• Pain which radiates to the calf foot or toes.
• Numbness and paraesthesia present in the same direction.
• Clinical signs of nerve root irritation
• Straight leg raise reproduces leg pain below knee
• Bow String sign
• Lasegue's sign
• Cross leg pain
• Localised neurological signs Power/Reflexes/Sensory loss


Serious Spinal Pathology → characterized by

• Onset in individuals who are aged less than 20 or greater than 55 years.
• Constant, progressive, unrelenting, non-mechanical pain.
• Thoracic pain.
• A past medical history of carcinoma.
• Drug misuse, steroid therapy, HIV.
• Violent trauma in the young e.g. an RTA . Trauma in the elderly osteoporosis.
• Constitutional features - fever, fatigue, malaise and weight loss.
• The presence of neurological features.
• Structural deformity.
• Severe persistent restriction of lumbar flexion.


Intervertebral Disc Prolapse →Definition

Very simply, each intervertebral disc, which is located between each vertebra, is composed of an outer ring of cartilaginous annulus fibrosis (red arrow) and an inner centre of gelatinous nucleus pulposus (green Arrow).

When an intervertebral disc prolapses, as has occurred in the adjacent diagram, the central nucleus pulposus is forced or extruded posterolaterally causing the annulus fibrosis to bulge, a complete prolapse occurs when the nucleus pulposus extends beyond the annulus fibrosis.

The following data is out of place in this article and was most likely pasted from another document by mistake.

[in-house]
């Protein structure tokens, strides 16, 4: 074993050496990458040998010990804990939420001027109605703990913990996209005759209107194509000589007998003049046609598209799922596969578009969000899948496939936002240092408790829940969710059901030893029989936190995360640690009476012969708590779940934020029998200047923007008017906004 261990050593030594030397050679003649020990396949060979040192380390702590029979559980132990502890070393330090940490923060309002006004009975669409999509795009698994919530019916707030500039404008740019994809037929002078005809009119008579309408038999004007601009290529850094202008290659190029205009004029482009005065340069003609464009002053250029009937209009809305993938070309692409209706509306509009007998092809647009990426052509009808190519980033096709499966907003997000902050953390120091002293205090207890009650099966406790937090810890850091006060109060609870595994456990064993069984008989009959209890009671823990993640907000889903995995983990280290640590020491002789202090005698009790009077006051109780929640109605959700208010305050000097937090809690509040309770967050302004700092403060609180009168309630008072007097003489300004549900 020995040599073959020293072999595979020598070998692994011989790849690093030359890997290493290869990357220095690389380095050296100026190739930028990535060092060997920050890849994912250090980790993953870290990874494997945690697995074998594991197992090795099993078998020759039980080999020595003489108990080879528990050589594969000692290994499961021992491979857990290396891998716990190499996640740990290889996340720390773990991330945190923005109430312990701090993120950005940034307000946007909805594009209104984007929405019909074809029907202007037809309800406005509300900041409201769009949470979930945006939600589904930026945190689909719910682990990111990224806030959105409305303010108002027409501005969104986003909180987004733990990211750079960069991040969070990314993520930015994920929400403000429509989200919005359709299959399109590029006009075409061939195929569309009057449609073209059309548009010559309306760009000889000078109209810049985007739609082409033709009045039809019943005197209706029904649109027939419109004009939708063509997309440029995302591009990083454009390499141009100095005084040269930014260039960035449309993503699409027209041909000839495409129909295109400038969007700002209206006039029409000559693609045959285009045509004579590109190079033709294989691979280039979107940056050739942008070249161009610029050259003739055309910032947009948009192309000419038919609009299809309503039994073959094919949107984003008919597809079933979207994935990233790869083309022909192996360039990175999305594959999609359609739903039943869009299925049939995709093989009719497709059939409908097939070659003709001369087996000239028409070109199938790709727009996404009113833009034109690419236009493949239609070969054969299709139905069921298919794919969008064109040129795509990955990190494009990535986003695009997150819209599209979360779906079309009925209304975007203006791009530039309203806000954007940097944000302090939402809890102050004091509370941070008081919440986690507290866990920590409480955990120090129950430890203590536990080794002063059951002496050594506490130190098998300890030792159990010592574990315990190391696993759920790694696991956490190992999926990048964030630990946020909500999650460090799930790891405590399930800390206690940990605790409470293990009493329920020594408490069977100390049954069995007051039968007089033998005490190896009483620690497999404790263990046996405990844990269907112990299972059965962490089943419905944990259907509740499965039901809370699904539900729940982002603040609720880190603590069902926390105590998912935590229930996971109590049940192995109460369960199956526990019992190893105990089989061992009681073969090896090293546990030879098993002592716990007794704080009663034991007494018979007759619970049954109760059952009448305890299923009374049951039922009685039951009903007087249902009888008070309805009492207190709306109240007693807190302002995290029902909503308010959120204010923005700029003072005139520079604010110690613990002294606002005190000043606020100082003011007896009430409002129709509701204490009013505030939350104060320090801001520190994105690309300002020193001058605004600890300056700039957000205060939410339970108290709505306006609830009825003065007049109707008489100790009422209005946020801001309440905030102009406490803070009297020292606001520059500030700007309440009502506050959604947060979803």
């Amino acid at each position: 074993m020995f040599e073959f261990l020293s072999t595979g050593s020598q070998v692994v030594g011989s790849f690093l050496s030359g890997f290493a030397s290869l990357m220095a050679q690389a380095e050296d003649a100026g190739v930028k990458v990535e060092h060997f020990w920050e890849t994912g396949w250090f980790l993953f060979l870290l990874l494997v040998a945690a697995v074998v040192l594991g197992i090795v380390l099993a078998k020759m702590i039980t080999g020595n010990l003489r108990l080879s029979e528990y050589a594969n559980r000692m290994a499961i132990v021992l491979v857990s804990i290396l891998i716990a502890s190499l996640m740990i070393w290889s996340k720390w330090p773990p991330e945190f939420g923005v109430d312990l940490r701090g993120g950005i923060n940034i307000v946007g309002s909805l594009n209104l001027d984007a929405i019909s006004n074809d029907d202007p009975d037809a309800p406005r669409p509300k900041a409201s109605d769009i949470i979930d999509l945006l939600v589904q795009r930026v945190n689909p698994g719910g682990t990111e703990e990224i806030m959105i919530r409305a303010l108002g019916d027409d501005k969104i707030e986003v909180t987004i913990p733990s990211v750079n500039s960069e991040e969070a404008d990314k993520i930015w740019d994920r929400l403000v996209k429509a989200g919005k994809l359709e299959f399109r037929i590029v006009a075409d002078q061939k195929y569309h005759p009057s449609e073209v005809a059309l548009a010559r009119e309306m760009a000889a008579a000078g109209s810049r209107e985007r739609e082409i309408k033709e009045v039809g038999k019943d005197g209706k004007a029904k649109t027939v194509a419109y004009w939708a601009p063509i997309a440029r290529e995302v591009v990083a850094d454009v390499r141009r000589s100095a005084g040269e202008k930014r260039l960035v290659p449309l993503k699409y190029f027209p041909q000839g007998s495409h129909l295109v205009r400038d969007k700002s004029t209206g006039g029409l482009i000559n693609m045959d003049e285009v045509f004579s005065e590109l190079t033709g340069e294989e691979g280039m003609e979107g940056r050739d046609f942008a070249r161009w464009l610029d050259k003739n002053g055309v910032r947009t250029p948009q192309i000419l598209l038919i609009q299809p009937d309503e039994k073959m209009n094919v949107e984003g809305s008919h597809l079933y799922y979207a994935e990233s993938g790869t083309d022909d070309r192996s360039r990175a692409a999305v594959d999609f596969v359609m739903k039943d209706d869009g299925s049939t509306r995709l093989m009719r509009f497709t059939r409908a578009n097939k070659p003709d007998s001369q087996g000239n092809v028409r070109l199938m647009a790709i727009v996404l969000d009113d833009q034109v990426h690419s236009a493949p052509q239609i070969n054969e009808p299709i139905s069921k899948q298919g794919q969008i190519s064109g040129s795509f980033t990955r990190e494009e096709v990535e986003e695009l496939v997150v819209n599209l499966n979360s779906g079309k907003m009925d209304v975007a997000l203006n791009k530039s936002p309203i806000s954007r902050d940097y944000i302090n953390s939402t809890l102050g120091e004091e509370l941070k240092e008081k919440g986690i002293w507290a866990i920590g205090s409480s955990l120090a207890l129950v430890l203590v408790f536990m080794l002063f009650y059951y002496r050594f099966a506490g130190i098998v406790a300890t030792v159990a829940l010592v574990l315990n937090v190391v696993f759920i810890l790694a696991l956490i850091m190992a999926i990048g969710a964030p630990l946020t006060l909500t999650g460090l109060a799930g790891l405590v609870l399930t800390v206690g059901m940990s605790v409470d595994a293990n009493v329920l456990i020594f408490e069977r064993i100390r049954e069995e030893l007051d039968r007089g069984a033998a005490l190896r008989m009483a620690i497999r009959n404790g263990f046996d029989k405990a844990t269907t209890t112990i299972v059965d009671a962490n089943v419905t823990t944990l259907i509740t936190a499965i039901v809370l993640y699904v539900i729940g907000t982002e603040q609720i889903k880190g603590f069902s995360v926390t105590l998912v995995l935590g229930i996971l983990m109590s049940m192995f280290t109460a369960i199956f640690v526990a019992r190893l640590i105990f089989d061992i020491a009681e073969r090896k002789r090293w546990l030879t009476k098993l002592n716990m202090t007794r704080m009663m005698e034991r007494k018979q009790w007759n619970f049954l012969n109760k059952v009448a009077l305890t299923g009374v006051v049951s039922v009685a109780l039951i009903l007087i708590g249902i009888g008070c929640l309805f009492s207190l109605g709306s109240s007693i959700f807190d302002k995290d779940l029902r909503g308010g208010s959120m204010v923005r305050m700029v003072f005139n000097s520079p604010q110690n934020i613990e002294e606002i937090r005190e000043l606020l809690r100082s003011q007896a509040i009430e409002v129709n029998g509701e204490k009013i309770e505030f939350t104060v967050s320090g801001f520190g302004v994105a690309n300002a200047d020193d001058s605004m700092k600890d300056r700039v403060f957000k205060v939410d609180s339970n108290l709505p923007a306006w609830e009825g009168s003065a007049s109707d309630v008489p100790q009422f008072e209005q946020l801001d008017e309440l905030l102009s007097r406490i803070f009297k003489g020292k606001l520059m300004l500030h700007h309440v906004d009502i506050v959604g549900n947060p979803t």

Intervertebral Disc Prolapse → Clinical features produced when

Extrusion impinges on the spinal nerve roots and spinal cord.

Severity and pattern of the symptoms and signs depend on the site of the prolapsed intervertebral disc.


Intervertebral Disc Prolapse →Note:

No correlation between the size of prolapse and the symptoms which appear to be related to the amount of inflammation involving the dorsal root ganglion of the compromised nerve root


Intervertebral Disc Prolapse → Clinical features

• A sudden or insidious onset of severe low back pain
• Muscle spasm
• Localised tenderness
• Diminished lumbar spinal movements A visible scoliosis.


Intervertebral Disc Prolapse → Clinical features typically occur during

• An episode of coughing
• Lifting
• Sneezing
• Twisting in which there is a recent history of trauma, back strain or injury.


Intervertebral Disc Prolapse → If there is nerve root involvement

• Severe unilateral shooting pains will radiate to buttocks, thigh or calf
• In association with paraesthesia
• Numbness
• Other neurological signs


Osteomyelitis Definition

As an infection of bone, but more specifically vertebral osteomyelitis, when the vertebral bodies become infected, can occur.


Osteomyelitis Common infecting organism in the UK is

Staphylococcus aureus followed by E. coli, Pseudomonas and Proteus.


Osteomyelitis Routes of bacterial spread

Direct or haematogenous (via the venous plexus of Batson).


Osteomyelitis Method of diagnosis



Osteomyelitis Pathologically

Is an infection with a subsequent inflammatory response, abscess formation (like the tuberculous "Potts abscess"), ischaemia and hence bone death (sequestrum). New bone can also occur (involucrum) as can the development of sinuses (cloacae) in severe disease which then discharge pus.